Thursday, October 06, 2022

Controversial Artist Matches Influencer Photos With Surveillance Footage

All necessary lives are gathered
in the distance
then dispersed
to circle
and to be available wherever I look
the way the sounds forest animals make
do not come from a single point
but envelop from everywhere.

There will be no more flights across the fields
flitting from pine to pine.
No tree will hold me tight.
No one is to join me when I dance.

From the opening lines: “All necessary lives are gathered/in the distance/then dispersed,” the writer delineates the sorrowful ways quarantine has separated communities. And the final line: “No one is to join me when I dance,” how illness separates us from even that community. It’s a haunting piece of writing. --R.T. Castleberry

Katherine Rundell: ‘Larger than the world’s chaos are its miracles’ FT

Awesome Archives on Tumblr: “A celebration of archives, archival material, and the amazing history that they protect. Expect to see a lot of strange historical finds, unique materials, and archives in the news.

 I throw up 5 posts a day….Sometimes I’m looking for something online – often “how to” articles – and I want to filter for – like – a website that was clearly built in 2010 at the latest, which may or may not have been updated since then, but contains a vast wealth of information on one topic, painstakingly organized by an unknown legend in the field with decades’ worth of experience.

FBI misled judge who signed warrant for Beverly Hills seizure of $86 million in cash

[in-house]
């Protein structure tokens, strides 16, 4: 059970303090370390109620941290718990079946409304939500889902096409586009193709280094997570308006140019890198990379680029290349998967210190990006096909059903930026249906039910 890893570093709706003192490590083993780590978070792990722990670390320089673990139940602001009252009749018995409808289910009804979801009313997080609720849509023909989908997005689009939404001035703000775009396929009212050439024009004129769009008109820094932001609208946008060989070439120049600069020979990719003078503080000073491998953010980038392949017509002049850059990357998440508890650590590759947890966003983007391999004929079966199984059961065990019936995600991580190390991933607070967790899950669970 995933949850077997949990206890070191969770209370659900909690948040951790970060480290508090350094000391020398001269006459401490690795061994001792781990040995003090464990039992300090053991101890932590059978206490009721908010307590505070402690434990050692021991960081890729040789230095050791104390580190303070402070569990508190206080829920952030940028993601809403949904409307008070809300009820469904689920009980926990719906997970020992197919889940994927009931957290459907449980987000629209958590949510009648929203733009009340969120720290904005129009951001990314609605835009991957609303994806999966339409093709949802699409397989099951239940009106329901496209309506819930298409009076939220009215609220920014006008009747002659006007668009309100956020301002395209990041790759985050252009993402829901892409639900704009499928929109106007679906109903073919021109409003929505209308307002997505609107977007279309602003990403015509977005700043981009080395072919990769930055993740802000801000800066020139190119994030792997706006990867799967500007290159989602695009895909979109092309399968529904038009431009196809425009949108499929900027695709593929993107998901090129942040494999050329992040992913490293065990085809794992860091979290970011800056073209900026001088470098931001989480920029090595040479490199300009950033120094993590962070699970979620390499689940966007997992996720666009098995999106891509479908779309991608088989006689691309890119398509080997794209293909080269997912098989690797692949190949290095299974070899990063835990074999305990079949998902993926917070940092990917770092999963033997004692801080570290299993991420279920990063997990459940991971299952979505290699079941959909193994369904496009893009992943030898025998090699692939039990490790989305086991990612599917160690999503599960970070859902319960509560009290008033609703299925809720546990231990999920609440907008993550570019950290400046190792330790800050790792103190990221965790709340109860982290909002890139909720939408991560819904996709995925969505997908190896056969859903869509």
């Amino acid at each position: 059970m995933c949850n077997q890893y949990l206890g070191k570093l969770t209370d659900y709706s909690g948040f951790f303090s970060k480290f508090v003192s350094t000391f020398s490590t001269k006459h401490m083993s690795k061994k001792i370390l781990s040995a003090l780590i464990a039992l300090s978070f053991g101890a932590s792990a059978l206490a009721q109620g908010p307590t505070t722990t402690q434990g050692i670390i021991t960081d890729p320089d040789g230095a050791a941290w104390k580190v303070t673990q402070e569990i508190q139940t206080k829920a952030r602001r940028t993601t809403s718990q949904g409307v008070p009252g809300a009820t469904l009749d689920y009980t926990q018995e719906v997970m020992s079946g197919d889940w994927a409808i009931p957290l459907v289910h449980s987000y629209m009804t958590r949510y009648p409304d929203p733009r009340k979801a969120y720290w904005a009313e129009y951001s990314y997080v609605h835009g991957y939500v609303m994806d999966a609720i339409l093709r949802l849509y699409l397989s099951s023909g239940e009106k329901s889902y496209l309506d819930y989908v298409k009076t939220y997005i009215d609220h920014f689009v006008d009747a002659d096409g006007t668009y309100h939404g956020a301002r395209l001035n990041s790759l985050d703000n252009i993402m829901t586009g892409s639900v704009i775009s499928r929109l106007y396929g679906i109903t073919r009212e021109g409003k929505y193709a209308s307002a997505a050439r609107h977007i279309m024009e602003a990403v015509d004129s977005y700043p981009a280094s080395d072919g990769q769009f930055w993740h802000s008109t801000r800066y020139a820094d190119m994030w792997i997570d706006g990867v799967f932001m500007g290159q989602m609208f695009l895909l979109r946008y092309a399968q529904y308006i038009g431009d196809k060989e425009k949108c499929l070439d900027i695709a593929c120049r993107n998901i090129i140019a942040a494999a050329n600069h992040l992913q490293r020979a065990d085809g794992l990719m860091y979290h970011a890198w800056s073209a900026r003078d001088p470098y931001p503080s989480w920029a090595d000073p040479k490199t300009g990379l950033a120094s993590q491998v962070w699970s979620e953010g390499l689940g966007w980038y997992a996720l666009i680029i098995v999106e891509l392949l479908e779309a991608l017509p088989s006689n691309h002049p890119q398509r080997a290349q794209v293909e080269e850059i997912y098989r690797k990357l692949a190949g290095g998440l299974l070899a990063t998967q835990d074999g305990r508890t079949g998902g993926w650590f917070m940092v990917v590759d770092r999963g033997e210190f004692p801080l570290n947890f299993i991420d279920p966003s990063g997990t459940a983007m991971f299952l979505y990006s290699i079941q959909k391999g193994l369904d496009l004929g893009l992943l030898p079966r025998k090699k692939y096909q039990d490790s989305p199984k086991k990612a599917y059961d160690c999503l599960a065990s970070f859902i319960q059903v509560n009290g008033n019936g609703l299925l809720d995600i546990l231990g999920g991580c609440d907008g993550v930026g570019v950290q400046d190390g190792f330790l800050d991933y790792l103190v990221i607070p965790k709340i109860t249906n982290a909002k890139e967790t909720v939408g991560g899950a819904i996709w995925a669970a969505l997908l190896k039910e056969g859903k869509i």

What Football Can Teach Us About Death: Fathers Are Fullbacks

After the Ivory Tower Falls: A Book Review – Among the main strengths of this important, highly readable book, says David H. Rothman, is its history of how we got into the mess in the first place. We blew our chance by not making higher education more of a tax-supported public good with academic values prevailing over commercial ones.

 The GI Bill and other measures helped, but what if the aid had been even more extensive with far less reliance on the marketplace?

Smithsonian Magazine: “It’s an increasingly common sight on vacation, particularly in tourist destinations: An influencer sets up in front of a popular local landmark, sometimes even using props (coffee, beer, pets) or changing outfits, as a photographer or self-timed camera snaps away. Others are milling around, sometimes watching. But often, unbeknownst to everyone involved, another device is also recording the scene: a surveillance camera. 

Belgian artist Dries Depoorter is exploring this dynamic in his controversial new online exhibit, The Followers, which he unveiled last week. The art project places static Instagram images side-by-side with video from surveillance cameras, which recorded footage of the photoshoot in question. To make The Followers, Depoorter started with EarthCam, a network of publicly accessible webcams around the world, to record a month’s worth of footage in tourist attractions like New York City’s Times Square and Dublin’s Temple Bar Pub. 

Then he enlisted an artificial intelligence (A.I.) bot, which scraped public Instagram photos taken in those locations, and facial-recognition software, which paired the Instagram images with the real-time surveillance footage. Depoorter calls himself a “surveillance artist”…

Controversial Artist Matches Influencer Photos With Surveillance Footage Smithsonian Magazine

Dated and fractured: Optus and data protections Down Under

Things are not getting better for Optus, a subsidiary of the Singapore-owned Singtel and Australia’s second largest telecommunications company. Responsible for one of Australia’s largest data breaches, the beleaguered company is facing burning accusations and questions on various fronts. It is also proving to be rather less than forthcoming about details as to what has